WASHINGTON, Jan. 22 (UPI) -- The U.S. State Department said Friday it cannot meet the Jan. 31 deadline to release 30,000 of former department chief Hillary Clinton's emails from a private server.
The department asked a federal judge Friday to extend the deadline to Feb. 29. According to the court filing, some of the delay is due to the winter storm expected to bear down on Washington, D.C., this weekend.
The monthly release of Clinton's emails stems from a Freedom of Information Act Request and are being archived on the State Department's website.
"[T]he Department asked the court for a one month extension, to February 29th, to finish our production of former Secretary Clinton's emails," State deputy spokesperson Mark Toner told Politico. "State Department staff have been working extremely hard to process these emails and we are committed to getting them out. The court's goal for this month's production represented the largest number of pages to date."
The news comes as allegations swirl that Clinton is under investigation by the FBI. The claim -- even made by GOP presidential candidate Jeb Bush on the debate stage -- is only half true, according to Politifact.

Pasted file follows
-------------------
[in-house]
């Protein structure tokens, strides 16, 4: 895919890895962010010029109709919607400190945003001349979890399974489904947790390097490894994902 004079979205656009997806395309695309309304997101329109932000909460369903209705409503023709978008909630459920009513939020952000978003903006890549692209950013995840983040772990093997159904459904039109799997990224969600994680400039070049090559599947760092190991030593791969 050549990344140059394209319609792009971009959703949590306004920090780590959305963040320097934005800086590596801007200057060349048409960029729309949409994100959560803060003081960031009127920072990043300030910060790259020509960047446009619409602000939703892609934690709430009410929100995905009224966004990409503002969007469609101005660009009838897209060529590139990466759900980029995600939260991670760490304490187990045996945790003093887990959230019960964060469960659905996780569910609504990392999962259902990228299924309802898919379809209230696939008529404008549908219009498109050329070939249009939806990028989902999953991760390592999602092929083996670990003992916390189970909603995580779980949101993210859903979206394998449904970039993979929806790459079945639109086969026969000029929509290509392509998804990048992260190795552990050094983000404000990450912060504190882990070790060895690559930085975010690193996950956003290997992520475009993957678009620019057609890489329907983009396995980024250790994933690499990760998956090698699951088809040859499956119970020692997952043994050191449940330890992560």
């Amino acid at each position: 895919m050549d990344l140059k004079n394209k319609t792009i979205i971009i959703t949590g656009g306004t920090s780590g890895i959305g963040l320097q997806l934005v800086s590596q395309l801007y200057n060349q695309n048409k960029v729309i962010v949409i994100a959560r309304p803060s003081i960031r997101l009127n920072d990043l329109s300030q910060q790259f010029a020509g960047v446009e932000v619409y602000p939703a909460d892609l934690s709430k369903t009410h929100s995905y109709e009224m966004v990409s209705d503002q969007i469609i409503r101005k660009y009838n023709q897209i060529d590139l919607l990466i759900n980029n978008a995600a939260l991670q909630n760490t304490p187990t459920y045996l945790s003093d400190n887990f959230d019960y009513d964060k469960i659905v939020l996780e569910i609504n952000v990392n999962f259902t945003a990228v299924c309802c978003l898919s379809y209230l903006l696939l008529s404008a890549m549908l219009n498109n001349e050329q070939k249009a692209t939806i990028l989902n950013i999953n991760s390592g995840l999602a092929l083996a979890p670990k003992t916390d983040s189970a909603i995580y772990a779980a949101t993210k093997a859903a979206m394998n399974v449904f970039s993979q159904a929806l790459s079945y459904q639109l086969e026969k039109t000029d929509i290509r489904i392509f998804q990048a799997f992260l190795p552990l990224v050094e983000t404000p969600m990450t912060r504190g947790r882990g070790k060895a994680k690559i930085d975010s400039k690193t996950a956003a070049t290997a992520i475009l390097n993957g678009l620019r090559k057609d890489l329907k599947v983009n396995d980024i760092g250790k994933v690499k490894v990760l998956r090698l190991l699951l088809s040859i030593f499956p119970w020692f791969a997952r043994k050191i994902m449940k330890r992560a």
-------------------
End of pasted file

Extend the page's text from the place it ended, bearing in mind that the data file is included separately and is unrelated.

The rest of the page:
The FBI is indeed conducting interviews to determine whether or not State Department officials sent or received emails containing classified information. Politico reported in November that the agency has also looked into Clinton's private server set up in her home. The move is a possible signal that the inquiry has moved beyond fact-finding to an actual investigation.
As of Dec. 31 -- the most recent monthly release of Clinton's emails -- more than 1,200 emails have been classified.
Last week, Charles McCullough, the Inspector General of the Intelligence Community, sent a letter to Sens. Richard Burr and Bob Corker, chairmen of the Senate Foreign Relations Committee. The letter indicated that certain information relating to Special Access Programs, referred to as SAP, had been uncovered in some of Clinton's emails. SAP data is a subset of the highest level of classification, "top secret."
Earlier this week, Clinton dismissed the letter in an interview with NPR.
"As the State Department has confirmed, I never sent or received any material marked classified, and that hasn't changed in all of these months," she said. "This, seems to me, to be, you know, another effort to inject this into the campaign. It's another leak."